Today we welcome Marianne Musgrove to the Soup Blog Poetry Festival. Marianne is an award-winning children’s author and poet, not to mention a descendant of King Henry VIII’s librarian — you could say books are in her blood! A former social worker and one time tomato picker, Marianne finally found her calling as a writer with her first book, The Worry Tree. Her most recent novel, The Beginner’s Guide to Revenge, was short-listed for the 2013 Prime Minister’s Literary Awards for Children’s Fiction. (You can read one of her poems in the interview below. Excellent!)
When did you first start writing poetry?
When I was nine, I wrote a poem called ‘Parents — boo!’. It was read out at assembly in front of the whole school as well as some invited parents (including my own!).
What sort of poetry do you like writing best of all?
Poems that make you feel something. I was once writing a poem about sadness so I listed off all the empty things I could think of. For example, shoes without feet, hats without heads, churches on weekdays and hollowed out logs. I never used the word ‘sadness’ in the poem but the poem felt sad because of the images…
What sort of poetry do you like to read?
Poems that sound good when you read them out loud; ones where you can roll the words around in your mouth like a lolly.
Where can we read your poetry?
[Here is one of Marianne’s poems!]
Animal Dreams by Marianne Musgrove
Gulls have sea-salty-fish-and-chip dreams
Pigs have trough-snouting-mud-grunting dreams
Worms have dark-digging-composty dreams
Seals have slip-slidey-fish-gulping dreams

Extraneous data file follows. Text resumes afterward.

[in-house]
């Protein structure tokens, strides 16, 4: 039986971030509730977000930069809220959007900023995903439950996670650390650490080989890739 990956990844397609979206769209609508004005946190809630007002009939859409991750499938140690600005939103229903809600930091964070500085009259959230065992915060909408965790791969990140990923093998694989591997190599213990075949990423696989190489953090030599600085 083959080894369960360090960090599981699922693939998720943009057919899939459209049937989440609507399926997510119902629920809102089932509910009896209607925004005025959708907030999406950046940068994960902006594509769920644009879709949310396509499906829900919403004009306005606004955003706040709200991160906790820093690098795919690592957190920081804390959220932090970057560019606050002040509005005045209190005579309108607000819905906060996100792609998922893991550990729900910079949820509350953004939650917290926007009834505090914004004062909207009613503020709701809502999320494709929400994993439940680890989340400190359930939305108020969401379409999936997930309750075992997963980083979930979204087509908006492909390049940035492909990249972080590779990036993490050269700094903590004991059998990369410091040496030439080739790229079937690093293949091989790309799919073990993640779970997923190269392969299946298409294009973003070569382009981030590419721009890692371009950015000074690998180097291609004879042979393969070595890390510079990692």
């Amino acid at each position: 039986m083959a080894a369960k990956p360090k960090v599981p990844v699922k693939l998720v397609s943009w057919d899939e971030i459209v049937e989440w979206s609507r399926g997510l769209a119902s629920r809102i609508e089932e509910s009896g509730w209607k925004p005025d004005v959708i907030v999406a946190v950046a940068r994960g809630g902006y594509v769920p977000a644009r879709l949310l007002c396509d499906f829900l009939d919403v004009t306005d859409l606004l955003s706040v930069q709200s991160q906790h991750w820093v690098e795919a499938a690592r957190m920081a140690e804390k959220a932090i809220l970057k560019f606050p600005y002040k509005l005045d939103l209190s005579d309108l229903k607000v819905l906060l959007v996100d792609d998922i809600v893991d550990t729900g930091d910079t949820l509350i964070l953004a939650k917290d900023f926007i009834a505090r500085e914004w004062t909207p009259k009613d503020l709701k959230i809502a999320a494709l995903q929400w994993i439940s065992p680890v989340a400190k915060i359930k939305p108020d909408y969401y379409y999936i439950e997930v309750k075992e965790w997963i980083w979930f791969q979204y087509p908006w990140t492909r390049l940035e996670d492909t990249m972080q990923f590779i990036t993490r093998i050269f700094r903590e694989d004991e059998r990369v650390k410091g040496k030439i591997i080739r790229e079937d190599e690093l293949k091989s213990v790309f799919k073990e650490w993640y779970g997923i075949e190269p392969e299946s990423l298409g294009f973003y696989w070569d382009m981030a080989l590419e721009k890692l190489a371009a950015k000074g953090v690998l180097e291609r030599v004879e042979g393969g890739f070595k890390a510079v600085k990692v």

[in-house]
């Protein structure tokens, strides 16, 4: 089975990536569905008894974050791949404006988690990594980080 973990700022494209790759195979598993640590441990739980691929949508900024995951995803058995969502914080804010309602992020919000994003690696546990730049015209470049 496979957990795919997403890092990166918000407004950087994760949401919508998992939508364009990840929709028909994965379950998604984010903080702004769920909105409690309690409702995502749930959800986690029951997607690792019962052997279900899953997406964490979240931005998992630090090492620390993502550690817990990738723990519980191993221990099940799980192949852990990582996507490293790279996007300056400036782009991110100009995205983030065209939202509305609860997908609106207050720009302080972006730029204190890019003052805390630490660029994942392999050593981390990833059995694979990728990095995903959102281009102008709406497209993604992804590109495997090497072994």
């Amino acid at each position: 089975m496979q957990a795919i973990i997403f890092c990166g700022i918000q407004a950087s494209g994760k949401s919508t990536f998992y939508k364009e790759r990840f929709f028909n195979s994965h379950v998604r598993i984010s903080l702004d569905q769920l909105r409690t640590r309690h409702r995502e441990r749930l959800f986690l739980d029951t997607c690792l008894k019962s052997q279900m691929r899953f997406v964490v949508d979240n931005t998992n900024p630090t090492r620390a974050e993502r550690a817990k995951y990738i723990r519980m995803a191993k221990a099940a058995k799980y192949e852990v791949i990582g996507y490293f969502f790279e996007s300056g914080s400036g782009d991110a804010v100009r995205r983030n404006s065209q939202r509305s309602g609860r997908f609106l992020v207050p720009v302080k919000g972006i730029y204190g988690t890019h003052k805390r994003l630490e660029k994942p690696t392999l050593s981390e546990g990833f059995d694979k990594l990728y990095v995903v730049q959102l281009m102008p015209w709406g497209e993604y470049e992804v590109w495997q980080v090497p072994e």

Dogs have tongue-and-tail-lick-slurping-thud-thumping-
And what about you?
You’re an animal too!
First published in Countdown: The School Magazine, July 2008, No. 6.
And more poetry here:
- Tadpoles in the Torrens (Wakefield Press), a collection of poetry by South Australian children’s poets (to be released August 2013)
- Celebrating: The End-of-the-Year Reciter, Triple D Books
- Alphabet Soup magazine, (issues 12 and 13)
How often do you write?
I tend to write a lot in a big chunk then nothing at all for days. Like bread dough, my ideas take time to rise. So when it looks as if I’m doing nothing, I’m really just waiting for the yeast — the inspiration — to take effect (at least that’s what I tell my family when they catch me drinking hot chocolate and eating muffins in the middle of the afternoon!).
Do you prefer to write with a pen and paper or straight onto the computer?
Pen and paper for poetry, computer for stories. I have quite a collection of notebooks with cool designs as I find it more inspirational when creating ideas.
What’s your number one tip for budding poets?
It’s good to be original so here’s an exercise you might like to try:
Write down a list of colours. Next to each one, note down words you’d typically use to describe that colour. For example, rose red, grass green, sky blue. Now cross out rose, grass and sky etc, and think of all the unusual things you can use to describe that colour. For example, tumeric orange, honeydew melon green, toothpaste white, piano keys cream. Using your new list, try and describe a sunset or your backyard or, even better, something of your own choosing.
Marianne’s Poetry Prescription
IF YOU’RE HAVING A QUIET, THINKING-ON-THE-INSIDE KIND OF DAY — read the following poem: